Self-powered system makes smart windows smarter
Smart windows equipped with controllable glazing can augment lighting, cooling and heating systems by varying their tint, saving up to 40 percent in an average building's energy costs.
These smart windows require power for operation, so they are relatively complicated to install in existing buildings. But by applying a new solar cell technology, researchers at Princeton University have developed a different type of smart window: a self-powered version that promises to be inexpensive and easy to apply to existing windows. This system features solar cells that selectively absorb near-ultraviolet (near-UV) light, so the new windows are completely self-powered.
"Sunlight is a mixture of electromagnetic radiation made up of near-UV rays, visible light, and infrared energy, or heat," said Yueh-Lin (Lynn) Loo, director of the Andlinger Center for Energy and the Environment, and the Theodora D. '78 and William H. Walton III '74 Professor in Engineering. "We wanted the smart window to dynamically control the amount of natural light and heat that can come inside, saving on energy cost and making the space more comfortable."
The smart window controls the transmission of visible light and infrared heat into the building, while the new type of solar cell uses near-UV light to power the system.
"This new technology is actually smart management of the entire spectrum of sunlight," said Loo, who is a professor of chemical and biological engineering. Loo is one of the authors of a paper, published June 30, that describes this technology, which was developed in her lab.
Because near-UV light is invisible to the human eye, the researchers set out to harness it for the electrical energy needed to activate the tinting technology.
"Using near-UV light to power these windows means that the solar cells can be transparent and occupy the same footprint of the window without competing for the same spectral range or imposing aesthetic and design constraints," Loo added. "Typical solar cells made of silicon are black because they absorb all visible light and some infrared heat — so those would be unsuitable for this application."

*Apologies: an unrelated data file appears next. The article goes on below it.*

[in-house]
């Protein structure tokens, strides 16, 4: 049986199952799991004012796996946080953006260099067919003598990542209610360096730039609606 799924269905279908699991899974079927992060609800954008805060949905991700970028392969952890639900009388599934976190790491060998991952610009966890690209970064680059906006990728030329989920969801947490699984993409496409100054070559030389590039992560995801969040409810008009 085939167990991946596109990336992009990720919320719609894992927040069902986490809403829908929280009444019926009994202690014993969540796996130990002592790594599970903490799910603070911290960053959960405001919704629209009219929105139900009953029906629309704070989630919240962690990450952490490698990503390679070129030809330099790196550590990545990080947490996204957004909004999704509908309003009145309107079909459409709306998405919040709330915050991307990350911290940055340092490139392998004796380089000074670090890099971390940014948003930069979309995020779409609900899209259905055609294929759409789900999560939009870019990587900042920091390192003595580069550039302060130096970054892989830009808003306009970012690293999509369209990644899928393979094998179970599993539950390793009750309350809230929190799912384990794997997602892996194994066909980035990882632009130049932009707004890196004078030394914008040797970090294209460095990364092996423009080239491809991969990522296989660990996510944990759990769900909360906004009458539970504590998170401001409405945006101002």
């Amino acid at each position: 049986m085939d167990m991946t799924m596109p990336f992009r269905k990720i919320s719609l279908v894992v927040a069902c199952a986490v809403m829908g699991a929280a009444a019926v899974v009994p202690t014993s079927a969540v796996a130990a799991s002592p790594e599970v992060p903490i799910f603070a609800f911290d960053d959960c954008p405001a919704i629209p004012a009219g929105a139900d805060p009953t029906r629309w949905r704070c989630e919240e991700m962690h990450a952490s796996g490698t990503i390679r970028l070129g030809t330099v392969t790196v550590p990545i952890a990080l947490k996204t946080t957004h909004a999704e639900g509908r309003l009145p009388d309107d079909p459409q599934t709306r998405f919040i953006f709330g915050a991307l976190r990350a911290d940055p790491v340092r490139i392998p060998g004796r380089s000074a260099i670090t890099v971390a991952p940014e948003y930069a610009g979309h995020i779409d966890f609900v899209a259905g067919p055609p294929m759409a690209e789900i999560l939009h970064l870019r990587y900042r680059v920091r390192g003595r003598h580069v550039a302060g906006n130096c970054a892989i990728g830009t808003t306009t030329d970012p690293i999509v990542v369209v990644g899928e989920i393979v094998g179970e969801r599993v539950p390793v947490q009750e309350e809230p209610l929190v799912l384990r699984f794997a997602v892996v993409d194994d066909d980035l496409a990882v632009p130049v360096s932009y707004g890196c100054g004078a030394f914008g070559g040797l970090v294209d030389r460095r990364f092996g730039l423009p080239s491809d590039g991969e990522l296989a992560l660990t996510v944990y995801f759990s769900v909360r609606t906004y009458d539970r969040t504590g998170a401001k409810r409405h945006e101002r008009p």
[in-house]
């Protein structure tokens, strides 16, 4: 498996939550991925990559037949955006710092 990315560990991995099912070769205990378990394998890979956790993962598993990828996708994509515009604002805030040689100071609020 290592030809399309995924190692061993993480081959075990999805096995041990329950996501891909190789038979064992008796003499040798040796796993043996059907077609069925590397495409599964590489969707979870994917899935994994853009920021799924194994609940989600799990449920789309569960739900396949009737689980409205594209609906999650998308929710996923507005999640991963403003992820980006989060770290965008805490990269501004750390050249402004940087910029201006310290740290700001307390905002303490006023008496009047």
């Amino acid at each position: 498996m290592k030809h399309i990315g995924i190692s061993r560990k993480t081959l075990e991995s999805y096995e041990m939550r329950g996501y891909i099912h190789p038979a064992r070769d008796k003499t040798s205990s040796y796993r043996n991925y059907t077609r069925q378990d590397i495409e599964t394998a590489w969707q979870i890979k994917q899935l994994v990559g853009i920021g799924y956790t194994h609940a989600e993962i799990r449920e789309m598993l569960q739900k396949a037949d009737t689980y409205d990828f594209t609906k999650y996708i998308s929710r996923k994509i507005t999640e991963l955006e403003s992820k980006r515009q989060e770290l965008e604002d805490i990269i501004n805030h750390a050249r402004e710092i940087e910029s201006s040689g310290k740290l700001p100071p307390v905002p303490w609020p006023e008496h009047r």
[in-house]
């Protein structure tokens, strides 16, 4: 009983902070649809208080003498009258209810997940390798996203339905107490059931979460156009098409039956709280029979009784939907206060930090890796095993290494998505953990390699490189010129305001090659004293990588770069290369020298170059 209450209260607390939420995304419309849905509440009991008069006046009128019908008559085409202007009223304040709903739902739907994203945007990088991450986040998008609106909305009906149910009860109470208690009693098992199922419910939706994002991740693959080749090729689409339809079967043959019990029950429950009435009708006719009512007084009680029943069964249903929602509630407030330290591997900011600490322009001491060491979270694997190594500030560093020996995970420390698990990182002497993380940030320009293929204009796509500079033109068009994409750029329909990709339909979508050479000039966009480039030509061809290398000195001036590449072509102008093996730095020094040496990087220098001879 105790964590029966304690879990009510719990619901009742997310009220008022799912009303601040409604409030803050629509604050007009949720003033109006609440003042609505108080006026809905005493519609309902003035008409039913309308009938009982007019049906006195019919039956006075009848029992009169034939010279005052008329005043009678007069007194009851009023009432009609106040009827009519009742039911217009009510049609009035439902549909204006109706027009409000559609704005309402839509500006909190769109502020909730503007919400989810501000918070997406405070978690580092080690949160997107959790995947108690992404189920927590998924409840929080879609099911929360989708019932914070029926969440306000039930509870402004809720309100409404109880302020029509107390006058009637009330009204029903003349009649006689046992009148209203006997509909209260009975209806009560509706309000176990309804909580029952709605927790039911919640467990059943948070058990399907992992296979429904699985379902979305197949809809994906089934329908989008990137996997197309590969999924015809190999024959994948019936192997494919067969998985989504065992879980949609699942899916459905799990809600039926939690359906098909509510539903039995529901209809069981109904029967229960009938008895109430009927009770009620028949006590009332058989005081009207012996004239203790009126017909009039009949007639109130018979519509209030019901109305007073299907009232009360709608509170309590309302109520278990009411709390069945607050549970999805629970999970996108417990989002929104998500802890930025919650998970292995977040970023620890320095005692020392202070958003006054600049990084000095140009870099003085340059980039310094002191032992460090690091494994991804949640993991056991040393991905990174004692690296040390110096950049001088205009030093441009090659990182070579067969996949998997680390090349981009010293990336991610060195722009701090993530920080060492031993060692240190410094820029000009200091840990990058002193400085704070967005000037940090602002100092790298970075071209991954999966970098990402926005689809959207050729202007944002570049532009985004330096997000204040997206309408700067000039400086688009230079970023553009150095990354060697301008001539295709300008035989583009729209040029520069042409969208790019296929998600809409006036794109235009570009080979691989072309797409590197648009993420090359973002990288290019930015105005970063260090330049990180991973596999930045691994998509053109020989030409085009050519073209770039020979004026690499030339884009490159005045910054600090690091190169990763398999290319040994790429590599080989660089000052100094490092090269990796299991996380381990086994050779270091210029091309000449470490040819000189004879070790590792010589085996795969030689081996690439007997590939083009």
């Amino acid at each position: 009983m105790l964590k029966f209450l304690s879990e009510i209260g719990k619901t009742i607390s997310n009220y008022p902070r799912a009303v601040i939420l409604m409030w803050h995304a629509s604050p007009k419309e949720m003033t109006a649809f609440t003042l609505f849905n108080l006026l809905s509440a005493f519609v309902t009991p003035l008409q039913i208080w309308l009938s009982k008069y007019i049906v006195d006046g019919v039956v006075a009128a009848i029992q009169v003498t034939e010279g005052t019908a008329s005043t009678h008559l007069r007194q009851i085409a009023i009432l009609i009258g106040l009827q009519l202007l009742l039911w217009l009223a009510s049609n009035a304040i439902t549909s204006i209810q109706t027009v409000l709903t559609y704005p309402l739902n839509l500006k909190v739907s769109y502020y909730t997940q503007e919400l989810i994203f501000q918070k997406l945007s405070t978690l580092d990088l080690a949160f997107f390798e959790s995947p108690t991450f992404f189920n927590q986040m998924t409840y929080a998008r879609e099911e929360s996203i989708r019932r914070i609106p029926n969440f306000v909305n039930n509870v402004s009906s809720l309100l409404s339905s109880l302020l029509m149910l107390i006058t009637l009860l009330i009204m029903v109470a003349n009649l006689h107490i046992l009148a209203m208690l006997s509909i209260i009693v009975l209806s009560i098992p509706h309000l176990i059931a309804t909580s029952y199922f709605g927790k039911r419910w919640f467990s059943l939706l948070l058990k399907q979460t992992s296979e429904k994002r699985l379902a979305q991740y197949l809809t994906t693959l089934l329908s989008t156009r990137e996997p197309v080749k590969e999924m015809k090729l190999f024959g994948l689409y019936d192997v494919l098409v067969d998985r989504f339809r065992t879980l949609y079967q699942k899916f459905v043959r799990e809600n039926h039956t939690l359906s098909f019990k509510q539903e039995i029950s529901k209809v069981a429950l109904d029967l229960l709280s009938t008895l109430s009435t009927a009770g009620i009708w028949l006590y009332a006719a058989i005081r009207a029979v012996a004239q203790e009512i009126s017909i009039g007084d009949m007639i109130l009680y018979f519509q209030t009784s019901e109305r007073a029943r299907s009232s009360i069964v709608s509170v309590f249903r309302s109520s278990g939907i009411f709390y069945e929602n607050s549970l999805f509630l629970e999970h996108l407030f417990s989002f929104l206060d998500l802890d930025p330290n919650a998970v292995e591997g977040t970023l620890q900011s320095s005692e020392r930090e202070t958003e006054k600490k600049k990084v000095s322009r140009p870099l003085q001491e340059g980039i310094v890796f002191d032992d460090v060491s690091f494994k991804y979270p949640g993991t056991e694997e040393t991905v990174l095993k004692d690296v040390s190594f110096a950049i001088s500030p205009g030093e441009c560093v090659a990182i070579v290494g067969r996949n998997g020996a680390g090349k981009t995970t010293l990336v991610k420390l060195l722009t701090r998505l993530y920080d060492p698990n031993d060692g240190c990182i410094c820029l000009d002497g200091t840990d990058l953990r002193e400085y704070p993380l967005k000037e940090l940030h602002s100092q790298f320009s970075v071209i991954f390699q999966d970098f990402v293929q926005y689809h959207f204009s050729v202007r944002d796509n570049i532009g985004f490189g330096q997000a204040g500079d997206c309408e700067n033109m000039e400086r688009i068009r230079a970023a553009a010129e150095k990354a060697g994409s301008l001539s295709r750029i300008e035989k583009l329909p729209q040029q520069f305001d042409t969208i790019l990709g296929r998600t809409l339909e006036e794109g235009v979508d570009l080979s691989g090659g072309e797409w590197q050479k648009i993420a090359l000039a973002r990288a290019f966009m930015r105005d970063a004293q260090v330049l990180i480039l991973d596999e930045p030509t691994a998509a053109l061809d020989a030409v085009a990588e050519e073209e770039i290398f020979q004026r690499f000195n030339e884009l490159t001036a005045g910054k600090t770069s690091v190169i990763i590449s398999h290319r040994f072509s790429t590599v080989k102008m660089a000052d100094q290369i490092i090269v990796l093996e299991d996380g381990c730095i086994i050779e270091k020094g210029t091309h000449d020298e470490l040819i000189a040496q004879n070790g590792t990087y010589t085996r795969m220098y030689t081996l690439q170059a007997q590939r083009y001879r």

In the paper published today in Nature Energy, the researchers described how they used organic semiconductors — contorted hexabenzocoronene (cHBC) derivatives — for constructing the solar cells. The researchers chose the material because its chemical structure could be modified to absorb a narrow range of wavelengths — in this case, near-UV light. To construct the solar cell, the semiconductor molecules are deposited as thin films on glass with the same production methods used by organic light-emitting diode manufacturers. When the solar cell is operational, sunlight excites the cHBC semiconductors to produce electricity.
At the same time, the researchers constructed a smart window consisting of electrochromic polymers, which control the tint, and can be operated solely using power produced by the solar cell. When near-UV light from the sun generates an electrical charge in the solar cell, the charge triggers a reaction in the electrochromic window, causing it to change from clear to dark blue. When darkened, the window can block more than 80 percent of light.